click to view original photo

A History of Memorial Day

Memorial Day has a rich history of traditions and is a good time to remember the soldiers who have given the ultimate price for our freedom.

Share

Content Details

Type: Article
Resource: GenWeekly
Prepared by: Gena Philibert-Ortega
Word Count: 559 (approx.)
Labels: Military Record 
Short URL:

Add Comment

Memorial Day, also known as and originally referred to as Decoration Day, dates back to the time right after the Civil War. General John Logan, of the Grand Army of the Republic, was the first to proclaim a Memorial Day in 1868, and it was first celebrated on 30 May 1868 at Arlington National Cemetery. Initially, the South refused to celebrate the holiday and, instead, honored their dead on a different day. Eventually, after World War I, the holiday became a time to honor all war dead, not just those who had died during the Civil War.

One tradition that came out of Memorial Day was the wearing of red poppies. The wearing of poppies derived from a poem written by Lt. Col. John McCrea of the Canadian Army. He was a military doctor who was inspired to write the poem after watching the pain and death that comes from war and, specifically the death of a young friend.

In Flanders Fields

In Flanders Fields the Poppies blow

Between the crosses row by row

That mark our place; and in the sky

The larks, still bravely singing, fly

Scarce heard amid the guns below.

We are the Dead. Short days ago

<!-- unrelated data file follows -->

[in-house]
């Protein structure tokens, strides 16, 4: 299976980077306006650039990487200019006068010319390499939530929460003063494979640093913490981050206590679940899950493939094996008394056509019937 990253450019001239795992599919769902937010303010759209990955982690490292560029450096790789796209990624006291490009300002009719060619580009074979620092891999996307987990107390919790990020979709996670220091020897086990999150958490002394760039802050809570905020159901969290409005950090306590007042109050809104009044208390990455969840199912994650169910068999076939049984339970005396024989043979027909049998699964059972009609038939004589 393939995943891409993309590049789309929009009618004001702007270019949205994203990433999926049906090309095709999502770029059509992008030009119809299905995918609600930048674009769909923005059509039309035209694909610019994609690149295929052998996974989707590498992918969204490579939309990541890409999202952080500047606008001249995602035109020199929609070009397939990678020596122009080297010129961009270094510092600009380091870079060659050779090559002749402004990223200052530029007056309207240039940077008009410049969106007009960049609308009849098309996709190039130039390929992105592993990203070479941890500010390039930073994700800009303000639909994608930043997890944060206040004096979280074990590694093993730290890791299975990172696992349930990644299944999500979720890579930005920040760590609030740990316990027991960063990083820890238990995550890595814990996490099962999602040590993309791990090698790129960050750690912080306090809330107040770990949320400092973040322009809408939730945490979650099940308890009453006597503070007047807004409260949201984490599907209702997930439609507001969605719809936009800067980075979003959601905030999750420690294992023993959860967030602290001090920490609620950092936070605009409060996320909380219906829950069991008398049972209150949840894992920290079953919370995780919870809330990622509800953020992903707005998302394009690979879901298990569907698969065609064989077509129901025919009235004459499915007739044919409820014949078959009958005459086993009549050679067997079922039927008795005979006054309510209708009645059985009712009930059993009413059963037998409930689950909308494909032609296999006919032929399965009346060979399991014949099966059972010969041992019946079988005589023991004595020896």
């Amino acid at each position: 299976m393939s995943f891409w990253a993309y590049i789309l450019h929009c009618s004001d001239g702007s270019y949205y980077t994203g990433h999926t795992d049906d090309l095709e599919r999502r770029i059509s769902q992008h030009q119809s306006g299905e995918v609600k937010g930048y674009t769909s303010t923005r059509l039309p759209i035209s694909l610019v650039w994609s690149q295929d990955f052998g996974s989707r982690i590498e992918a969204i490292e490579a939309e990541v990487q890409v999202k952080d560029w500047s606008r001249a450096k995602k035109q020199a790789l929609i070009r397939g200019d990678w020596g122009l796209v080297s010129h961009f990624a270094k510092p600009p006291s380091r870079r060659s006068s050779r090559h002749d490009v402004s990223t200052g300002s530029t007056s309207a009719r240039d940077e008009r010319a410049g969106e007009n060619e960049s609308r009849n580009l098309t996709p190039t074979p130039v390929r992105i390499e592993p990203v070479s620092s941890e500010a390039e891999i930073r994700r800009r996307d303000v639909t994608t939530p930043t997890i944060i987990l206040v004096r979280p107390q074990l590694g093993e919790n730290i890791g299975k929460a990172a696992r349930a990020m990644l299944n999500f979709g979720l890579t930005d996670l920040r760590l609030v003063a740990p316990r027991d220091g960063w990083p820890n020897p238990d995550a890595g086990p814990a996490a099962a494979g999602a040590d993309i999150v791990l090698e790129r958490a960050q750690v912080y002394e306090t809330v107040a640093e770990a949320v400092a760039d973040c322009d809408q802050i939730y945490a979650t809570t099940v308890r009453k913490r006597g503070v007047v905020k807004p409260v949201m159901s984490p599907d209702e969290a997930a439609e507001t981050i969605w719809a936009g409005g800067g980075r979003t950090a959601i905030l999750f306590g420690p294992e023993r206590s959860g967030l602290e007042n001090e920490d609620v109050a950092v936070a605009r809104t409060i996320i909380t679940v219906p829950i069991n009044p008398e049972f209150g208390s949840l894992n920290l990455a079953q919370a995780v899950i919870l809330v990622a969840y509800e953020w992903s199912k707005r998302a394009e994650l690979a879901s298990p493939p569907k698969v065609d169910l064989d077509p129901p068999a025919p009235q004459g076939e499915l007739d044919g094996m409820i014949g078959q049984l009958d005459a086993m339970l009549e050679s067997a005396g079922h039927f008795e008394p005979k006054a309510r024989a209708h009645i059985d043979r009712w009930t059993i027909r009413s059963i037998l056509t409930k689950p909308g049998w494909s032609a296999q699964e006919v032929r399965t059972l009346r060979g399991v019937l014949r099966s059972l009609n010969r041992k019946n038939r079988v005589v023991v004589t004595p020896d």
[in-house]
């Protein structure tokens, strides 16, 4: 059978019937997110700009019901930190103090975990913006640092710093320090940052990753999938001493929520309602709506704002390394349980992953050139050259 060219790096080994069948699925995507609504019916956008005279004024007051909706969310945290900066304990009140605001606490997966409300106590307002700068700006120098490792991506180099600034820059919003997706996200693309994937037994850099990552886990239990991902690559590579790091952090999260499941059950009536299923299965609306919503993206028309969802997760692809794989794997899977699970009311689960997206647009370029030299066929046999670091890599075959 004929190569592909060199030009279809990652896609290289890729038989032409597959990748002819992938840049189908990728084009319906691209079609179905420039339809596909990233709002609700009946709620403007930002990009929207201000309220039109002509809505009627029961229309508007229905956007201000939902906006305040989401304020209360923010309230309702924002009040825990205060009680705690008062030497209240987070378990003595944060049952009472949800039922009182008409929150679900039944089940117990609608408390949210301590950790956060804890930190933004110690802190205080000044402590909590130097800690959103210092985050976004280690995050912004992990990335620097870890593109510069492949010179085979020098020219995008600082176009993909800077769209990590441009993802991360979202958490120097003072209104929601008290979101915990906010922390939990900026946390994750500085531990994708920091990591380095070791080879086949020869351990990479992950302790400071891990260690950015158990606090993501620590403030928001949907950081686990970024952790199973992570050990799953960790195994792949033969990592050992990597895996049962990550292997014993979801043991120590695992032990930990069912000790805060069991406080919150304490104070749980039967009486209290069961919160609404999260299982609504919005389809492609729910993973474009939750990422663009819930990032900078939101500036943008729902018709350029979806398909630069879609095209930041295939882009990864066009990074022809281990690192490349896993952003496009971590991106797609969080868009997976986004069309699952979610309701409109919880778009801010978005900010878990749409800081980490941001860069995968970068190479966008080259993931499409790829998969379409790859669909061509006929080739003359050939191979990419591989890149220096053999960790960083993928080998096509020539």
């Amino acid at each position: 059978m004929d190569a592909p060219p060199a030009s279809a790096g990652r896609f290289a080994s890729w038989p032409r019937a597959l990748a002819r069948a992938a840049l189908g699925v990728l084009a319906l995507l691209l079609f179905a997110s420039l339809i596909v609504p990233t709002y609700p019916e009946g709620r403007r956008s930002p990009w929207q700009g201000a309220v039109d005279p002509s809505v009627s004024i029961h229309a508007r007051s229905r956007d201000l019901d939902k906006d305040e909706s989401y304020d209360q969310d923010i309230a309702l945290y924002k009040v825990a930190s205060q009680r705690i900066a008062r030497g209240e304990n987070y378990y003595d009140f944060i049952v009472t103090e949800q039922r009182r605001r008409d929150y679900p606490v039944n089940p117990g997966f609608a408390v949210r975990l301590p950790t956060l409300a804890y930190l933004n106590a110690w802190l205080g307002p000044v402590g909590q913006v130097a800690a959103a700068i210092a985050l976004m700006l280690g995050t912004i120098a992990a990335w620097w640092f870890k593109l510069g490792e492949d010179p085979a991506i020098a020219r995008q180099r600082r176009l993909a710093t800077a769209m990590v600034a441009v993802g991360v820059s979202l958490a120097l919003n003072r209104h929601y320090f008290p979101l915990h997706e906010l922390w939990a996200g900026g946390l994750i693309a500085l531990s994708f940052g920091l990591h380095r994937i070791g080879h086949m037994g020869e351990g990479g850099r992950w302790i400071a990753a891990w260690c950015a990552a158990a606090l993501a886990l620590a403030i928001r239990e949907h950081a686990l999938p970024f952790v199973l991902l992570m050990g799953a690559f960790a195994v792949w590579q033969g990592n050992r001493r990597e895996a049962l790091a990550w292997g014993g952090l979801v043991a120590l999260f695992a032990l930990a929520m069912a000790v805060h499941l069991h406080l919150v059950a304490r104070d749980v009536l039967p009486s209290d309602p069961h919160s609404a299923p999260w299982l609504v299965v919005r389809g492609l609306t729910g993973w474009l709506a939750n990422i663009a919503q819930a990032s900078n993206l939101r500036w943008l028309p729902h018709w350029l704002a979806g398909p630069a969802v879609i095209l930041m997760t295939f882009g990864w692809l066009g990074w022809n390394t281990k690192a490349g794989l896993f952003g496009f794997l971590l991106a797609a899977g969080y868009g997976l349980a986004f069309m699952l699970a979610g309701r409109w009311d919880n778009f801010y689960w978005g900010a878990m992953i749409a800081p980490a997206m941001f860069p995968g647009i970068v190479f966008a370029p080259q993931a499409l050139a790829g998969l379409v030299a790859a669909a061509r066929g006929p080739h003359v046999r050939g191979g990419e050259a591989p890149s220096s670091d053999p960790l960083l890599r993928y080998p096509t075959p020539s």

We lived, felt dawn, saw sunset glow,

Loved and were loved, and now we lie

In Flanders fields

Take up our quarrel with the foe:

To you from failing hands we throw

The torch; be yours to hold it high

If ye break faith with us who die

We shall not sleep, though poppies grow

In Flanders fields.

#

An American woman, Moina Michael wrote a response to Lt. Col. McCrea's poem. Part of her poem reads:

We cherish too, the Poppy red

That grows on fields where valor led,

It seems to signal to the skies

That blood of heroes' never dies.

She followed up her poetic response by wearing a red poppy and she began selling them to her friends and donating the proceeds to soldiers in need. This tradition spread to other countries, and in 1922 the Veterans of Foreign Wars (VFW) was the first veteran's organization to sell red poppies nationwide. Mrs. Michael was eventually honored for her role in starting this Memorial Day tradition with a U.S. postage stamp with her likeness on it. The 3 cent stamp with her likeness can be seen at http://www.newgeorgiaencyclopedia.org/nge/Multimedia.jsp?id=m-9062. For more information about the VFW and the red poppies, see the VFW's web site at http://www.vfw.org/index.cfm?fa=cmty.levelc&cid=127&tok=1.

This week I was given the opportunity to go inside a B-17 that had been flown during World War II. Climbing inside and hearing about the experience of the plane's crew members gave me such a deeper respect for those who have fought for us, so that we could live in peace and freedom. Taking one day a year and honoring those who gave the ultimate sacrifice seems like such a little thing, but what a huge impact it has on those who are now gone and those who are left.

Memorial Day celebrations can be found in almost all communities. A World War II museum near us is having a flower drop in honor of Memorial Day, while the local cemeteries are having events that honor fallen soldiers from all wars. Memorial Day is a great time to tell the stories of the soldiers in your family, whether killed in battle or not, and remind our family members, both young and old of the sacrifices that have been made for us.

Source Information: GenWeekly, New Providence, NJ, USA: Genealogy Today LLC, 2008.

The views and opinions expressed in this article are those of the author and do not necessarily reflect the views of Genealogy Today LLC.

*Effective May 2010, GenWeekly articles that are more than five years old no longer require a subscription for full access.

Recent Feedback:
  • No matches for this listing.
  • << GenWeekly

    << Helpful Articles